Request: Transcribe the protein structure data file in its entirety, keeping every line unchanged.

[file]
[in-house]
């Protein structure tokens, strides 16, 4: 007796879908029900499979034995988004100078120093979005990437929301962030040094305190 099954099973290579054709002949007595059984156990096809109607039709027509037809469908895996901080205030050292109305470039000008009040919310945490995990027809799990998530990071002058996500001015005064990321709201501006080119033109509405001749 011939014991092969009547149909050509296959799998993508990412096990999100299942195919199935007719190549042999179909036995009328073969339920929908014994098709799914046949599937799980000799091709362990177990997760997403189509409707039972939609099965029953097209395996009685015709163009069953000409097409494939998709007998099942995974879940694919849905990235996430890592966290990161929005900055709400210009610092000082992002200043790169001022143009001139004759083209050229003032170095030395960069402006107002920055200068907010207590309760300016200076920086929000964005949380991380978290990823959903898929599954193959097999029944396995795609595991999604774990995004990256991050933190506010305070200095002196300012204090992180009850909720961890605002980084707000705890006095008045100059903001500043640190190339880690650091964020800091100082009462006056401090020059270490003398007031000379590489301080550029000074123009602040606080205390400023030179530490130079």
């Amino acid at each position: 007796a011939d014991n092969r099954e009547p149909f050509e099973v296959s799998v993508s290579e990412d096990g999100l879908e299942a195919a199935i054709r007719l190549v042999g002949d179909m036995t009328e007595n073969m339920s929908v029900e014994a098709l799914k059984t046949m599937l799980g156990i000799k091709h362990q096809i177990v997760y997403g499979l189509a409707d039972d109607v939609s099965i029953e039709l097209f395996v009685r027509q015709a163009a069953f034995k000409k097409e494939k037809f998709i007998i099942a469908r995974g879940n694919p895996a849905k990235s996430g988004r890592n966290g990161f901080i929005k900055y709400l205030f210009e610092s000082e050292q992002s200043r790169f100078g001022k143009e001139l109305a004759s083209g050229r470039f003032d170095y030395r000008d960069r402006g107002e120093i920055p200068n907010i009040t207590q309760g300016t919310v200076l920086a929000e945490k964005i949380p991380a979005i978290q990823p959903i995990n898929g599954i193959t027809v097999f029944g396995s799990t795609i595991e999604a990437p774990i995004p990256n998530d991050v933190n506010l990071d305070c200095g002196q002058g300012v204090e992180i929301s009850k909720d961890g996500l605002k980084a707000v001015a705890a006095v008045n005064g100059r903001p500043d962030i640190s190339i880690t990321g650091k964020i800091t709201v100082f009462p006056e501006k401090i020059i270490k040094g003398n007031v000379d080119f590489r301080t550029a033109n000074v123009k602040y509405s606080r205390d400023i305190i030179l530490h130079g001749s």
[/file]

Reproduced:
[in-house]
């Protein structure tokens, strides 16, 4: 007796879908029900499979034995988004100078120093979005990437929301962030040094305190 099954099973290579054709002949007595059984156990096809109607039709027509037809469908895996901080205030050292109305470039000008009040919310945490995990027809799990998530990071002058996500001015005064990321709201501006080119033109509405001749 011939014991092969009547149909050509296959799998993508990412096990999100299942195919199935007719190549042999179909036995009328073969339920929908014994098709799914046949599937799980000799091709362990177990997760997403189509409707039972939609099965029953097209395996009685015709163009069953000409097409494939998709007998099942995974879940694919849905990235996430890592966290990161929005900055709400210009610092000082992002200043790169001022143009001139004759083209050229003032170095030395960069402006107002920055200068907010207590309760300016200076920086929000964005949380991380978290990823959903898929599954193959097999029944396995795609595991999604774990995004990256991050933190506010305070200095002196300012204090992180009850909720961890605002980084707000705890006095008045100059903001500043640190190339880690650091964020800091100082009462006056401090020059270490003398007031000379590489301080550029000074123009602040606080205390400023030179530490130079």
């Amino acid at each position: 007796a011939d014991n092969r099954e009547p149909f050509e099973v296959s799998v993508s290579e990412d096990g999100l879908e299942a195919a199935i054709r007719l190549v042999g002949d179909m036995t009328e007595n073969m339920s929908v029900e014994a098709l799914k059984t046949m599937l799980g156990i000799k091709h362990q096809i177990v997760y997403g499979l189509a409707d039972d109607v939609s099965i029953e039709l097209f395996v009685r027509q015709a163009a069953f034995k000409k097409e494939k037809f998709i007998i099942a469908r995974g879940n694919p895996a849905k990235s996430g988004r890592n966290g990161f901080i929005k900055y709400l205030f210009e610092s000082e050292q992002s200043r790169f100078g001022k143009e001139l109305a004759s083209g050229r470039f003032d170095y030395r000008d960069r402006g107002e120093i920055p200068n907010i009040t207590q309760g300016t919310v200076l920086a929000e945490k964005i949380p991380a979005i978290q990823p959903i995990n898929g599954i193959t027809v097999f029944g396995s799990t795609i595991e999604a990437p774990i995004p990256n998530d991050v933190n506010l990071d305070c200095g002196q002058g300012v204090e992180i929301s009850k909720d961890g996500l605002k980084a707000v001015a705890a006095v008045n005064g100059r903001p500043d962030i640190s190339i880690t990321g650091k964020i800091t709201v100082f009462p006056e501006k401090i020059i270490k040094g003398n007031v000379d080119f590489r301080t550029a033109n000074v123009k602040y509405s606080r205390d400023i305190i030179l530490h130079g001749s």